Highlands & Islands

Make it so: Prosthetic leg adjusted for Star Trek fan

Eddy McGurty wit NHS Highland's Elaine McCurrach Image copyright Ewen Weatherspoon
Image caption Eddy McGurty in his Star Trek uniform with NHS Highland's Elaine McCurrach

A sci-fi fan has had his prosthetic leg specially adjusted so he can wear his Star Trek uniform to a comic convention in London later this month.

Eddy McGurty, 41, from Merkinch in Inverness, needed the adjustments so he could wear heeled boots that are key to making the costume authentic.

The uniform is from the Star Trek: Next Generation series that starred Patrick Stewart as Capt Jean-Luc Picard.

NHS Highland staff at Inverness' Raigmore Hospital made the adjustments.

However, the work posed a challenge because the cowboy-style boots have higher heels that the footwear Mr McGurty normally wears.

He will join 130,000 other sci-fi and comic book fans at the comic con.

Mr McGurty said: "I didn't want to go without my cowboy boots.

"I've been to half a dozen comic cons and I've always worn my Next Generation Star Fleet uniform. I've even got a 'skinhead' like Patrick Stewart who plays Captain Picard in the series."

Picard was famous for his command: "Make it so".

Image copyright Ewen Weatherspoon
Image caption Eddy McGurty will spend three days at a London comic con later this month

Mr McGurty worked as a chef before he lost his right leg because of blocked arteries. He has had a prosthetic leg since 2014.

He said: "I've seen every episode of the Next Generation series.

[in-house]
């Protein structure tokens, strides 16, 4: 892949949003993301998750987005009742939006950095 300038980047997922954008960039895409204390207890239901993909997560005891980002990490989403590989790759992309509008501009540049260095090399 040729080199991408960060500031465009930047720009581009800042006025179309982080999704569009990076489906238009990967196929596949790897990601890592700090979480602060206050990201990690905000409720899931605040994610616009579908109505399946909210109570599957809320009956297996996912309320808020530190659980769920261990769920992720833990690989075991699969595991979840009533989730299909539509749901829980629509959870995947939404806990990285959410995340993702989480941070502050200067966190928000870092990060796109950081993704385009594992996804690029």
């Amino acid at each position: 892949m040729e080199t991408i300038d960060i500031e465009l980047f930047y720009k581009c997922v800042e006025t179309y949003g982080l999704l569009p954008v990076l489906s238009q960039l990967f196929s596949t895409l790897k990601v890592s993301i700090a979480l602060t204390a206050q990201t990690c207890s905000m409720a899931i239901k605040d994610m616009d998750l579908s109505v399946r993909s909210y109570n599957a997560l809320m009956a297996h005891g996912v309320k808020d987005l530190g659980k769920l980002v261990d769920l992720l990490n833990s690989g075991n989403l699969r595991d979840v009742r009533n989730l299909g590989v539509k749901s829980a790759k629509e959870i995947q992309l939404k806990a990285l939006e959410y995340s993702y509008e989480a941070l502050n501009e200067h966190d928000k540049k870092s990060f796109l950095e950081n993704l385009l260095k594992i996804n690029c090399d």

"I watched the original Star Trek series growing up, but there was something about the Next Generation that I really liked. Commander Riker, Data, and Deanna Troi, I liked them all."

Elaine McCurrach, Raigmore's prosthetics service manager, said she was delighted that she and her team could help him achieve his goal.

She said: "Prosthetics is all about rehabilitation. We believe in helping people fulfil their potential and achieve the goals that are important to them.

"Getting to know patients and what is important to them is an integral part of this process. It helps us to set appropriate goals, and part of the rehabilitation process is helping them to find the best way to reach their goals."

She added: "The heels were quite high, and that was the challenge. But Eddy had identified what he wanted.

"So when setting up his new prosthetic leg, we had to keep in mind that the leg had to be correctly aligned to allow him to walk properly with a much higher heel than he had used previously.

"Something as seemingly simple as changing to a higher heel can have a detrimental impact on someone's ability to walk, so it's important that our patients communicate their wishes to allow us to set the prosthesis up correctly."

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